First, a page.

Fejes Quartet

Fejes Quartet

Cottier's Theatre, Glasgow

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Michael Tumelty

Mike Lloyd, violist in Tamas Fejes's String Quartet, hit the nail on the head, twice, in his brief introduction to the group's performances at Cottier's Theatre on Monday night.

The first strike, which was typically oblique, outlined the difficulties being experienced by Mozart at the time he was writing his 23rd and last string quartet, K590: his health, his wife's health and his penury.

Yet, despite these vicissitudes, as the Fejes Quartet demonstrated, that quartet is a masterpiece of fluency, character and consummate fluidity, with Mozart, whatever else was going on in his short life, clearly transcending the limitations of his circumstances, all reflected, I felt, in the Fejes' fine performance.

And Lloyd's second strike at the nail-head was when he referred to the "magnificence" of Shostakovich's Second String Quartet, meaning its scope and scale, and its near-symphonic dimensions.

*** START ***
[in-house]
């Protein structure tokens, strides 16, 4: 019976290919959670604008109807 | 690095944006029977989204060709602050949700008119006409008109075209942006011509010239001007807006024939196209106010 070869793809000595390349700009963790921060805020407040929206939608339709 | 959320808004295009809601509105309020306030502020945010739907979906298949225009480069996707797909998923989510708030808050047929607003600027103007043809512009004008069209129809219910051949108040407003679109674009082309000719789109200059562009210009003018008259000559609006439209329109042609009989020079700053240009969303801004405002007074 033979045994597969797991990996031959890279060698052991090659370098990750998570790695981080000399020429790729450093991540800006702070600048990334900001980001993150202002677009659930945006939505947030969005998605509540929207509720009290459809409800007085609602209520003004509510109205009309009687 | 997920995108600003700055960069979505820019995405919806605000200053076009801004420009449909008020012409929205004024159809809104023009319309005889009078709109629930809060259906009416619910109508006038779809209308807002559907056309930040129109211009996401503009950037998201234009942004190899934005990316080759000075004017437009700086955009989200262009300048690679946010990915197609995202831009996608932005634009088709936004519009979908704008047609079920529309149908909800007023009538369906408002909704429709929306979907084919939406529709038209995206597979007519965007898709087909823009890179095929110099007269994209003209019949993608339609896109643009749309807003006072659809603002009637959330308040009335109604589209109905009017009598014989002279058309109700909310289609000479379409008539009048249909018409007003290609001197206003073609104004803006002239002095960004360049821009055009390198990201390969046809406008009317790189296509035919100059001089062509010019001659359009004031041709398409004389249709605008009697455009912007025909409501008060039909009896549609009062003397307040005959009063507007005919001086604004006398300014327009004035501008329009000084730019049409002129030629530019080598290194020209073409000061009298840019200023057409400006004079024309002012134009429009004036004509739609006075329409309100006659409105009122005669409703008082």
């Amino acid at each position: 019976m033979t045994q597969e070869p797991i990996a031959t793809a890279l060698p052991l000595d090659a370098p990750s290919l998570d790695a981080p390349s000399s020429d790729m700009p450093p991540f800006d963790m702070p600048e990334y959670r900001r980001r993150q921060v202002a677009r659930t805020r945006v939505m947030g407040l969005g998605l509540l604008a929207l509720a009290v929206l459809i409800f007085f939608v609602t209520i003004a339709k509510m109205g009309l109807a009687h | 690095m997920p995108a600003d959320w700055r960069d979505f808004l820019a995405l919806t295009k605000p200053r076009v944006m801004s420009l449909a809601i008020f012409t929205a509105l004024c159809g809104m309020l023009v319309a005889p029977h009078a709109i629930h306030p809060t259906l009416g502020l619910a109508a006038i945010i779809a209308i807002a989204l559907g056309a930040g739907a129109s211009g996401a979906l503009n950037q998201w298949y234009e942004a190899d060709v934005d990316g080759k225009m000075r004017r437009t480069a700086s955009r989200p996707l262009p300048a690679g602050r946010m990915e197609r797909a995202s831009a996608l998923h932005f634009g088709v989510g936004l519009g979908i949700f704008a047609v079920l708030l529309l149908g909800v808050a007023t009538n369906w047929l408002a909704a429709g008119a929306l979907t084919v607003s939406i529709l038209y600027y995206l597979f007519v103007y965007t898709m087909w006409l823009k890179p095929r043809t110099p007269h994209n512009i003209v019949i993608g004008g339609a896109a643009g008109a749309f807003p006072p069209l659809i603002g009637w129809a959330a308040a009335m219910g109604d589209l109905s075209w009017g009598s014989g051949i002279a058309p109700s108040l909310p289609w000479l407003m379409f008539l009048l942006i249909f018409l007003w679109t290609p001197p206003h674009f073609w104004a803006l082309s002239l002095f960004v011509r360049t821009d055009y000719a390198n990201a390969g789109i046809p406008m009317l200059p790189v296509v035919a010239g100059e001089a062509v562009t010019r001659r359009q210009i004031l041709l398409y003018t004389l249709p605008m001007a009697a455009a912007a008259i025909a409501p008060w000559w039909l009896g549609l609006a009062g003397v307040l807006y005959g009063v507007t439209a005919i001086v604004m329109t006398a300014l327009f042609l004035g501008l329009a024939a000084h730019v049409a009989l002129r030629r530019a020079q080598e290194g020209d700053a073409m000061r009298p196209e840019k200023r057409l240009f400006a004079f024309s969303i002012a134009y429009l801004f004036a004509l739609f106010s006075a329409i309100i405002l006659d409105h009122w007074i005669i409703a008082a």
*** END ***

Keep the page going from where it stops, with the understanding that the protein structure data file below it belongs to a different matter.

That rarely-played quartet, which received a riveting performance by the Fejes group, is light years from the first quartet, which opened the Currie and ­ Quirk-sponsored series on Saturday.

But Shostakovich, by this time, near the mid-1940s, already had eight of his symphonies under his belt and a complete command of his idiom.

So, whereas the music might have been one of his veiled attacks on Stalinism, the Second Quartet, saturated with Jewish and klezmer influences, rails overtly against anti-semitism; and all these elements, explicitly-characterised in a compelling Fejes account of the piece, resulted in a grippingly-focused and unremittingly intense performance, particularly in its impassioned Jewish accent and the great slashing chord sequences of the finale, which just pinned you to the wall.